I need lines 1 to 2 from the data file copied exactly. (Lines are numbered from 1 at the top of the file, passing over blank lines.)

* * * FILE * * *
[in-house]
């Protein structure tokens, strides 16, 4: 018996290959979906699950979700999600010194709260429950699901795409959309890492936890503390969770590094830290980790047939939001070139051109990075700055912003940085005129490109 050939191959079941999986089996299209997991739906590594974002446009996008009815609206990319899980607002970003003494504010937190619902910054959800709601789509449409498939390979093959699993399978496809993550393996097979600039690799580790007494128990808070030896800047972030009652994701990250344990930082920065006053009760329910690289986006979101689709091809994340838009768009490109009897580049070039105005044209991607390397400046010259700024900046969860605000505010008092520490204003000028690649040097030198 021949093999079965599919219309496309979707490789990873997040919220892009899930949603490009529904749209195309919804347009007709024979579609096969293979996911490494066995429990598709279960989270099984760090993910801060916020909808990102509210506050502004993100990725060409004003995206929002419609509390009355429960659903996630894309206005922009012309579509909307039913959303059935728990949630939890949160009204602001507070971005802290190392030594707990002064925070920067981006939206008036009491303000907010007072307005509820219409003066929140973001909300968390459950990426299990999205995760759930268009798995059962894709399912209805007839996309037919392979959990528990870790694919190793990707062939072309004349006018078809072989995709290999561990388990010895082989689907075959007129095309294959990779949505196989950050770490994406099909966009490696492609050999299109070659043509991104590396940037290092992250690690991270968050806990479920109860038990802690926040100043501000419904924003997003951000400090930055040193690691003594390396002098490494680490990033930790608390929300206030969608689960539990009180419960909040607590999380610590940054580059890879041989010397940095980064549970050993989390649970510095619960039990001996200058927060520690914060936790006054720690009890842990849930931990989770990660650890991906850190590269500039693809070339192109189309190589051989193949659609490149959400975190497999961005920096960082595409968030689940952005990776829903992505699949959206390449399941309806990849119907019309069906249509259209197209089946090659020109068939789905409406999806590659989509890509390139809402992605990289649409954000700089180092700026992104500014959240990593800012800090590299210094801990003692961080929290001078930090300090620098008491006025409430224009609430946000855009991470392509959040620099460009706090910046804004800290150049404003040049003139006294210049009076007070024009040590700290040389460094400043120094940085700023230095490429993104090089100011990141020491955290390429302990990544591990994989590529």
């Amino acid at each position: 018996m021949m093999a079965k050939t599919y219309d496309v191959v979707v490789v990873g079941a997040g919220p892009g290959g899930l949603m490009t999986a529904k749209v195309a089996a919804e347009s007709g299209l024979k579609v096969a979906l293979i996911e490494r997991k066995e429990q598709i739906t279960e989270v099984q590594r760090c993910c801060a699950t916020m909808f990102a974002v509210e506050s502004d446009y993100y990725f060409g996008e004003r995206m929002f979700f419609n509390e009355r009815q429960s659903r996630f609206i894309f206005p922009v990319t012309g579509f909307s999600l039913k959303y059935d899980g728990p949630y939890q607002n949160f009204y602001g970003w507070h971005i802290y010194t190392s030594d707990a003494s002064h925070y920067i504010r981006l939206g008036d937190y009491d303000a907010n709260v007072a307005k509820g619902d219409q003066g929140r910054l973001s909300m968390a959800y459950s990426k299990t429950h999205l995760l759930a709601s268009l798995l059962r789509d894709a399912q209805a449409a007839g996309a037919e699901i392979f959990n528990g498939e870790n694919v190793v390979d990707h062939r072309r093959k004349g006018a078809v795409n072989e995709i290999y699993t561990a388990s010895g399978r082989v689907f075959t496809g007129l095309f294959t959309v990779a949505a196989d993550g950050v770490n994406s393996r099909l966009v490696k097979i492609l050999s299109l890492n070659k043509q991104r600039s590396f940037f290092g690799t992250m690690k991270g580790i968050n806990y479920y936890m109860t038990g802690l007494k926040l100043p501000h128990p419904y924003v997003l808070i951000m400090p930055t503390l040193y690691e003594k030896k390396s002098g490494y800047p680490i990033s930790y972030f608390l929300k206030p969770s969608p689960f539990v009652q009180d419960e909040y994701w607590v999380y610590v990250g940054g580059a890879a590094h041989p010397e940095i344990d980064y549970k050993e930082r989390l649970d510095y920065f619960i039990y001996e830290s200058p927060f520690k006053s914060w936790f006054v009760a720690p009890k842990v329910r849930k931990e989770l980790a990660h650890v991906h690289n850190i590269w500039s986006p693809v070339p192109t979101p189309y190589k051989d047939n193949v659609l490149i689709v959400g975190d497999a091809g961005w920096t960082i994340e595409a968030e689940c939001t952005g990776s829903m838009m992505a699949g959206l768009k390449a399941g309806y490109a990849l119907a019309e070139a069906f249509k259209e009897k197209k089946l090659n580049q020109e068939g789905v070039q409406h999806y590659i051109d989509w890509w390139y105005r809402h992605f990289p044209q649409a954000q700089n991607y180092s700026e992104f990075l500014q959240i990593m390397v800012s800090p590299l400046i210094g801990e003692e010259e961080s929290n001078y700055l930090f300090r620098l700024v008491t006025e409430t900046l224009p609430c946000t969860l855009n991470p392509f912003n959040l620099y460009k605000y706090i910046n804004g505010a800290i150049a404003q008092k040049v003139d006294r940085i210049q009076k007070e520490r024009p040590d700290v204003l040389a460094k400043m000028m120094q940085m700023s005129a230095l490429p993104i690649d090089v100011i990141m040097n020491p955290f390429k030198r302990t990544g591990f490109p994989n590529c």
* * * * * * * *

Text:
[in-house]
């Protein structure tokens, strides 16, 4: 018996290959979906699950979700999600010194709260429950699901795409959309890492936890503390969770590094830290980790047939939001070139051109990075700055912003940085005129490109 050939191959079941999986089996299209997991739906590594974002446009996008009815609206990319899980607002970003003494504010937190619902910054959800709601789509449409498939390979093959699993399978496809993550393996097979600039690799580790007494128990808070030896800047972030009652994701990250344990930082920065006053009760329910690289986006979101689709091809994340838009768009490109009897580049070039105005044209991607390397400046010259700024900046969860605000505010008092520490204003000028690649040097030198 021949093999079965599919219309496309979707490789990873997040919220892009899930949603490009529904749209195309919804347009007709024979579609096969293979996911490494066995429990598709279960989270099984760090993910801060916020909808990102509210506050502004993100990725060409004003995206929002419609509390009355429960659903996630894309206005922009012309579509909307039913959303059935728990949630939890949160009204602001507070971005802290190392030594707990002064925070920067981006939206008036009491303000907010007072307005509820219409003066929140973001909300968390459950990426299990999205995760759930268009798995059962894709399912209805007839996309037919392979959990528990870790694919190793990707062939072309004349006018078809072989995709290999561990388990010895082989689907075959007129095309294959990779949505196989950050770490994406099909966009490696492609050999299109070659043509991104590396940037290092992250690690991270968050806990479920109860038990802690926040100043501000419904924003997003951000400090930055040193690691003594390396002098490494680490990033930790608390929300206030969608689960539990009180419960909040607590999380610590940054580059890879041989010397940095980064549970050993989390649970510095619960039990001996200058927060520690914060936790006054720690009890842990849930931990989770990660650890991906850190590269500039693809070339192109189309190589051989193949659609490149959400975190497999961005920096960082595409968030689940952005990776829903992505699949959206390449399941309806990849119907019309069906249509259209197209089946090659020109068939789905409406999806590659989509890509390139809402992605990289649409954000700089180092700026992104500014959240990593800012800090590299210094801990003692961080929290001078930090300090620098008491006025409430224009609430946000855009991470392509959040620099460009706090910046804004800290150049404003040049003139006294210049009076007070024009040590700290040389460094400043120094940085700023230095490429993104090089100011990141020491955290390429302990990544591990994989590529």